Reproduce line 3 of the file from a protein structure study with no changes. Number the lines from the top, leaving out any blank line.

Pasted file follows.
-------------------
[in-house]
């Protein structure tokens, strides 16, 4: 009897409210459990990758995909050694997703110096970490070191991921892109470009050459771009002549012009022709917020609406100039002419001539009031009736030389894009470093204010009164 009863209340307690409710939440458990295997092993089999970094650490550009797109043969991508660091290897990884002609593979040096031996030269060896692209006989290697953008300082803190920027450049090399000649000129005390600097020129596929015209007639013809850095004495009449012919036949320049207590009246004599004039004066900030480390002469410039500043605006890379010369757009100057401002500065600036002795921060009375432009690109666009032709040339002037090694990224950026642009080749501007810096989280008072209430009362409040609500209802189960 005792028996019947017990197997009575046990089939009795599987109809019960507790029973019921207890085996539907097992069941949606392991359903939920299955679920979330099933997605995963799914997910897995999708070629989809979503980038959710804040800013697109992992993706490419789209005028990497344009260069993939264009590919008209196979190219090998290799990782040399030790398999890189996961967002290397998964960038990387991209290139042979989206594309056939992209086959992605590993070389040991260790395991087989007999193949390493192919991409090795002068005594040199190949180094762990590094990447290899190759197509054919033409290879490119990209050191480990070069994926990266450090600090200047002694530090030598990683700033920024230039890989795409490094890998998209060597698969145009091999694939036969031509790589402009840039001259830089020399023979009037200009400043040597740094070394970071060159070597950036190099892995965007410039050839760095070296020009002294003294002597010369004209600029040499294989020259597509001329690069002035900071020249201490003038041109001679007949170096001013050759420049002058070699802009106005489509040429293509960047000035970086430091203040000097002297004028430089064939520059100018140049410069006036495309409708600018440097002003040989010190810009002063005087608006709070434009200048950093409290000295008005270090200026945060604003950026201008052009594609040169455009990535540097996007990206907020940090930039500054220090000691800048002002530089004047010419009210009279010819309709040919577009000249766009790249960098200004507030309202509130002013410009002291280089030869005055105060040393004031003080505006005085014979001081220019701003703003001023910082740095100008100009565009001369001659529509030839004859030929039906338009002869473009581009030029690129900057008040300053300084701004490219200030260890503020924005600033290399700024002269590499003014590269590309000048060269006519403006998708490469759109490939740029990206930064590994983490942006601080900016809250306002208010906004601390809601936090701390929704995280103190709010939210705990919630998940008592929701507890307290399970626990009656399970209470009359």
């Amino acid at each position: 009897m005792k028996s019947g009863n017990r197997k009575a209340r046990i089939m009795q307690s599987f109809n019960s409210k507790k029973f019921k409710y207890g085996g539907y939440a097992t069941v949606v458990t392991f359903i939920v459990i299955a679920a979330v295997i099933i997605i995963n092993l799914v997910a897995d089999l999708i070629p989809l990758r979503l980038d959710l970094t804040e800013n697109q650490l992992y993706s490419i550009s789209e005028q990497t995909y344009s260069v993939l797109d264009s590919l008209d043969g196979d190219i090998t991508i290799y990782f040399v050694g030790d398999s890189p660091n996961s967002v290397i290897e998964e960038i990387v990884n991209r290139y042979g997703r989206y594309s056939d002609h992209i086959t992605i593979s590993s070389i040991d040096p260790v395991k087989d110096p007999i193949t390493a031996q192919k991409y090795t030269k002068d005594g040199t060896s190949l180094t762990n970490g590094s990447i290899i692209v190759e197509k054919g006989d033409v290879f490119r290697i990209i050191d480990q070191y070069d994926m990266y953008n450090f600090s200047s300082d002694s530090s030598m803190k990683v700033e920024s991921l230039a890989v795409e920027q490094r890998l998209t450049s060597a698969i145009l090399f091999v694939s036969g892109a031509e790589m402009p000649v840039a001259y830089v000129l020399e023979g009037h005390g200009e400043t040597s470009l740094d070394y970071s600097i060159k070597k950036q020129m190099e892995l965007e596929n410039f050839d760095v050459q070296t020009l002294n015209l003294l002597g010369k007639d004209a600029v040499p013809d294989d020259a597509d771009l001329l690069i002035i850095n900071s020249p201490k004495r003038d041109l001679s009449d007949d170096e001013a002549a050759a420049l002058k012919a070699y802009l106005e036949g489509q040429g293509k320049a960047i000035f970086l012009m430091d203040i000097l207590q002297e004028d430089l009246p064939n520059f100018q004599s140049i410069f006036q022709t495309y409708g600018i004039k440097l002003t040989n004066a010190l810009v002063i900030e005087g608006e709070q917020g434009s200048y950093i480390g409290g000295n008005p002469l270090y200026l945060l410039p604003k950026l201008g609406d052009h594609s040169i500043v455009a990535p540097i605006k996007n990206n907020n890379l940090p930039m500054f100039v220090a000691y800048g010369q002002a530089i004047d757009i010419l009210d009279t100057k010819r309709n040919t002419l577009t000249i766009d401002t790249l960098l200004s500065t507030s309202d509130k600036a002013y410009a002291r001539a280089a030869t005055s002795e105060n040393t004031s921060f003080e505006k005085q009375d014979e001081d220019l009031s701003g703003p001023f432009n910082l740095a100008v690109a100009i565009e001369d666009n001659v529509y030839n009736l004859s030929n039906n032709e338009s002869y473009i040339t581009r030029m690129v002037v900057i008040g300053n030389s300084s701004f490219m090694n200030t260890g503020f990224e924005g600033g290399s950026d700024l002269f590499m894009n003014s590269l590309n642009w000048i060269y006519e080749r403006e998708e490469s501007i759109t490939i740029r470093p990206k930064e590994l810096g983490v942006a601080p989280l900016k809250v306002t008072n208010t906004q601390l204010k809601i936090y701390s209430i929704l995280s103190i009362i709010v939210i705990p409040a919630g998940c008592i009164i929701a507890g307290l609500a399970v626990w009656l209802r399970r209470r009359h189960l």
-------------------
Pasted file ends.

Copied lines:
């Amino acid at each position: 009897m005792k028996s019947g009863n017990r197997k009575a209340r046990i089939m009795q307690s599987f109809n019960s409210k507790k029973f019921k409710y207890g085996g539907y939440a097992t069941v949606v458990t392991f359903i939920v459990i299955a679920a979330v295997i099933i997605i995963n092993l799914v997910a897995d089999l999708i070629p989809l990758r979503l980038d959710l970094t804040e800013n697109q650490l992992y993706s490419i550009s789209e005028q990497t995909y344009s260069v993939l797109d264009s590919l008209d043969g196979d190219i090998t991508i290799y990782f040399v050694g030790d398999s890189p660091n996961s967002v290397i290897e998964e960038i990387v990884n991209r290139y042979g997703r989206y594309s056939d002609h992209i086959t992605i593979s590993s070389i040991d040096p260790v395991k087989d110096p007999i193949t390493a031996q192919k991409y090795t030269k002068d005594g040199t060896s190949l180094t762990n970490g590094s990447i290899i692209v190759e197509k054919g006989d033409v290879f490119r290697i990209i050191d480990q070191y070069d994926m990266y953008n450090f600090s200047s300082d002694s530090s030598m803190k990683v700033e920024s991921l230039a890989v795409e920027q490094r890998l998209t450049s060597a698969i145009l090399f091999v694939s036969g892109a031509e790589m402009p000649v840039a001259y830089v000129l020399e023979g009037h005390g200009e400043t040597s470009l740094d070394y970071s600097i060159k070597k950036q020129m190099e892995l965007e596929n410039f050839d760095v050459q070296t020009l002294n015209l003294l002597g010369k007639d004209a600029v040499p013809d294989d020259a597509d771009l001329l690069i002035i850095n900071s020249p201490k004495r003038d041109l001679s009449d007949d170096e001013a002549a050759a420049l002058k012919a070699y802009l106005e036949g489509q040429g293509k320049a960047i000035f970086l012009m430091d203040i000097l207590q002297e004028d430089l009246p064939n520059f100018q004599s140049i410069f006036q022709t495309y409708g600018i004039k440097l002003t040989n004066a010190l810009v002063i900030e005087g608006e709070q917020g434009s200048y950093i480390g409290g000295n008005p002469l270090y200026l945060l410039p604003k950026l201008g609406d052009h594609s040169i500043v455009a990535p540097i605006k996007n990206n907020n890379l940090p930039m500054f100039v220090a000691y800048g010369q002002a530089i004047d757009i010419l009210d009279t100057k010819r309709n040919t002419l577009t000249i766009d401002t790249l960098l200004s500065t507030s309202d509130k600036a002013y410009a002291r001539a280089a030869t005055s002795e105060n040393t004031s921060f003080e505006k005085q009375d014979e001081d220019l009031s701003g703003p001023f432009n910082l740095a100008v690109a100009i565009e001369d666009n001659v529509y030839n009736l004859s030929n039906n032709e338009s002869y473009i040339t581009r030029m690129v002037v900057i008040g300053n030389s300084s701004f490219m090694n200030t260890g503020f990224e924005g600033g290399s950026d700024l002269f590499m894009n003014s590269l590309n642009w000048i060269y006519e080749r403006e998708e490469s501007i759109t490939i740029r470093p990206k930064e590994l810096g983490v942006a601080p989280l900016k809250v306002t008072n208010t906004q601390l204010k809601i936090y701390s209430i929704l995280s103190i009362i709010v939210i705990p409040a919630g998940c008592i009164i929701a507890g307290l609500a399970v626990w009656l209802r399970r209470r009359h189960l």